Tuesday, July 29, 2008

Suntory Yamazaki 18 Year Old Single Malt

The pairing of food with wine has long been a target for ridicule and class envy. Sitcoms and pop culture often poke fun at the wine elitists who know when to open the chardonnay and when to serve the claret.

I too had my doubts about the pairing of food with wine until I recently attended a corporate event on the topic. The event went something like this. The table was set with a collection of eight wines with the sweet dessert wines on the right. Also in each of the table settings was cheese, olives, crackers, jam, and a few other food items. The host instructed us to eat a certain food, then sip the wine. It was remarkable how the flavor of the wine changed. The dessert wines tasted fantastic with the sweet jam and not so good with the cheese, for example.

This is similar to my experience with Suntory Yamazaki 18. When a friend brought it back from his trip to Japan, I was underwhelmed with its seemingly flat taste, including a slight not-so-pleasant aftertaste. I was very disappointed, since my friend had dished out a hefty sum for what seemed to be a mediocre whisky.

Yet, it all made perfect sense when we tried it again on our latest night. So what changed? The meal. The Suntory fell flat when we sipped it with BBQ, but was oh-so-excellent with the meal from Mr. Sushi. The flavor complemented the tuna, octopus and salmon in a most pleasant way. The tartness of the sushi rice and the tartness of the Yamazaki were in sync.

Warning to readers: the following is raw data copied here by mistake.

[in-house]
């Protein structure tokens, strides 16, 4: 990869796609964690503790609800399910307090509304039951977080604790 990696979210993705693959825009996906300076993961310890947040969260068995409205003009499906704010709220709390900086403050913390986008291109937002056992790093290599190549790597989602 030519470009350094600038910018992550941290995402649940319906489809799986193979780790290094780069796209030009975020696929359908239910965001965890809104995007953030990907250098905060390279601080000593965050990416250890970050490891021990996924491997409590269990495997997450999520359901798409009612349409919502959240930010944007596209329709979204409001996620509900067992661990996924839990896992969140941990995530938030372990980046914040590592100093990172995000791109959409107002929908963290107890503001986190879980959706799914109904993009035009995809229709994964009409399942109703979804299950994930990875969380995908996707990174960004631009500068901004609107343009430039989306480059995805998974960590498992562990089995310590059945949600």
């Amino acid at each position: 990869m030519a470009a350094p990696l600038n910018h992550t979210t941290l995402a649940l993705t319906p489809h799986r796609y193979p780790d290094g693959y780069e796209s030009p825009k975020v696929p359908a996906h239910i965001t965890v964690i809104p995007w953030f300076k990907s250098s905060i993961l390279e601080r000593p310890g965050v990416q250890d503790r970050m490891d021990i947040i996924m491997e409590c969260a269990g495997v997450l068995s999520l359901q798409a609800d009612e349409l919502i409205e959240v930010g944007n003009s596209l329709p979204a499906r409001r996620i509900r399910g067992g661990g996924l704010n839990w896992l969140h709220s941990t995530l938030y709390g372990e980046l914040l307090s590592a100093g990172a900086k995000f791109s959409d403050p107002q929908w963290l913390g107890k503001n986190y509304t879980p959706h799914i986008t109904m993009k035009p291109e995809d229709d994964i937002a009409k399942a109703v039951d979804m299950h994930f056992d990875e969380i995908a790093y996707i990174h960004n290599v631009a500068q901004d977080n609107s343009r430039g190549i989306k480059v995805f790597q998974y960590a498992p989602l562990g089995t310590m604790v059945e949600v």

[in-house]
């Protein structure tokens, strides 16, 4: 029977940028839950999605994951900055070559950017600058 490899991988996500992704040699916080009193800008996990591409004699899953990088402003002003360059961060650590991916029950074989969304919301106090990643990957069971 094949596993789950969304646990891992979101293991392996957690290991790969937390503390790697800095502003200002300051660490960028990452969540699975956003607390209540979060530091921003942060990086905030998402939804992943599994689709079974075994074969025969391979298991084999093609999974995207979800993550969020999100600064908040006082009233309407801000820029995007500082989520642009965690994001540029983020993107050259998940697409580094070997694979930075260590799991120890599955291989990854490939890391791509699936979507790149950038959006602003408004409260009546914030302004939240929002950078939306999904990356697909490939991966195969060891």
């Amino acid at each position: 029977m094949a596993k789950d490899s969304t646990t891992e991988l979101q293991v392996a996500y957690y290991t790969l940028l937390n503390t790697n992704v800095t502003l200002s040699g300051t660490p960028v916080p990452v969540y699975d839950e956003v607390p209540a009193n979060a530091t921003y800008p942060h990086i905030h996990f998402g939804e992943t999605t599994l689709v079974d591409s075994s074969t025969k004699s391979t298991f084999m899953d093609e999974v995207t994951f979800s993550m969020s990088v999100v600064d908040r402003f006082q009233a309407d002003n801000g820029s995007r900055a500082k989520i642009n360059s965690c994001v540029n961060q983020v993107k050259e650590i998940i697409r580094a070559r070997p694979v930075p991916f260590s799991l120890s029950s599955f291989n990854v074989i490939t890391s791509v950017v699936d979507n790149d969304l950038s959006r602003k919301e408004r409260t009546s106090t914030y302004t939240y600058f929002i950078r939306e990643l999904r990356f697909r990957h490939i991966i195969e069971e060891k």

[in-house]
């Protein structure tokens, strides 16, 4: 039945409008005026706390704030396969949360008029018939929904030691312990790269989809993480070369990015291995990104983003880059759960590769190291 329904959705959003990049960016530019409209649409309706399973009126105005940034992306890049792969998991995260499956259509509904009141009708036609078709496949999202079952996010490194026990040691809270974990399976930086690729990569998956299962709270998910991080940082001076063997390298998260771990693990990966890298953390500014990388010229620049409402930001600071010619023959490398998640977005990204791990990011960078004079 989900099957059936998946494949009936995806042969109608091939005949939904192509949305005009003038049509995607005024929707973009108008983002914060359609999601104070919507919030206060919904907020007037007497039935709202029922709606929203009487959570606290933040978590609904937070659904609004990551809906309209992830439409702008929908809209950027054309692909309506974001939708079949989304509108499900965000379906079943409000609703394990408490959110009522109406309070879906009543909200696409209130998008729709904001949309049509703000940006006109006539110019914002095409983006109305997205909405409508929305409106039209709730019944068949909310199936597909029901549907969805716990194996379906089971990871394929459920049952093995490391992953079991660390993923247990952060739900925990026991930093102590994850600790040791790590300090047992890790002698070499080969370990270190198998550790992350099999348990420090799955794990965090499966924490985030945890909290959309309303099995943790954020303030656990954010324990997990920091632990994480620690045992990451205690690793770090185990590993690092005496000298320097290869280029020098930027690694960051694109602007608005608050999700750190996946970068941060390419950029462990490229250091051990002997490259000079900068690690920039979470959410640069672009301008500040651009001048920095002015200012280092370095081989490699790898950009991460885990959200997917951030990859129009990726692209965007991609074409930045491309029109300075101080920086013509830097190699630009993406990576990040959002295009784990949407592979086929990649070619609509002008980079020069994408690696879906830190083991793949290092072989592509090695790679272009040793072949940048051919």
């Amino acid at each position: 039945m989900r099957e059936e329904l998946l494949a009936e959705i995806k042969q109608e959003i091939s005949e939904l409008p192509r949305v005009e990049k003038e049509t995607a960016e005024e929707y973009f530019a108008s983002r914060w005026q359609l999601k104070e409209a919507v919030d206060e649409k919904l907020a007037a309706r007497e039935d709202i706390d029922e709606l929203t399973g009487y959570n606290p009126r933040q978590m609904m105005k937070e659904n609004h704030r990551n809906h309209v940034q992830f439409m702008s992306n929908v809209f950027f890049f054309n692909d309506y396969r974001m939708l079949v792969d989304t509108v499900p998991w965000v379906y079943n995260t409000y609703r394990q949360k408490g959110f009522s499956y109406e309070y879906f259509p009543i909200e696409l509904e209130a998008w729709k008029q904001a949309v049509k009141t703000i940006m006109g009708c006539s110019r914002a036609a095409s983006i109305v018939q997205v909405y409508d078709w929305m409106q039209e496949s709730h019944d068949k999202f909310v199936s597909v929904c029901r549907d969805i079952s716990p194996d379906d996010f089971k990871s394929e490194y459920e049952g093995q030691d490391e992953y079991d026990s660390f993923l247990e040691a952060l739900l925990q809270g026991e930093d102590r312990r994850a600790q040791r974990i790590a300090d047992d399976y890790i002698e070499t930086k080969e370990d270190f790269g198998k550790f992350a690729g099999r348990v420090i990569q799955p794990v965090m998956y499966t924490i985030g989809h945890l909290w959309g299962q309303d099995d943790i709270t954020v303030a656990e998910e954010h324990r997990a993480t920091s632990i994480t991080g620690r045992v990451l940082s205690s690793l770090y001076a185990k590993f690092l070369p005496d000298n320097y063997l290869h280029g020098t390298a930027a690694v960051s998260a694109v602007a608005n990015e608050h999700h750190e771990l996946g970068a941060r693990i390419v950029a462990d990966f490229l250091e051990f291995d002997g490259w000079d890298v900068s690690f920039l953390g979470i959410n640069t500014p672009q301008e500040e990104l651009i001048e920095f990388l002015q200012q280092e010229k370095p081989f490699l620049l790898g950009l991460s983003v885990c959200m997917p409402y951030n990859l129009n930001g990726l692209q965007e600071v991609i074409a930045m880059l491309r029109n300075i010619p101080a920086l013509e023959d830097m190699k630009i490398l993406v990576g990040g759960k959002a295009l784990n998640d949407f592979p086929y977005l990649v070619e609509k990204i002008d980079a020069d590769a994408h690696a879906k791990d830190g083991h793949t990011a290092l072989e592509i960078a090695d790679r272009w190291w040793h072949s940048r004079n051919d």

As an aside, you may have seen Bill Murray and Scarlett Johansson in the romantic comedy (date movie) “Lost in Translation”. That is, you may have seen it if your wife made you. Suntory is the company featured in Bill Murray’s ads. The filming of Suntory ads are the reason for him to be in Japan, and while there he meets up with the lovely Scarlett Johansson for shenanigans.

So, on that night, I found myself in the middle of a science experiment. I now had to know if the impact of food was really that great. I turned to the top bourbon, the venerable 20 year old Pappy Van Winkles as a control. Pappy is one of the favorites of all time, not only with the poker geeks, but with the entire world. Just how would it stand up to raw fish, however? The Pappy fell flat on the palate by comparison. Wow!

This blog is dedicated to tasting a world’s worth of scotches and bourbon, but I am going to have to rethink my tasting strategy. In order to really understand a whisky, there will have to be several tastings to ensure that the palate has not been affected by food.

It’s a tough job, but someone has to do it.

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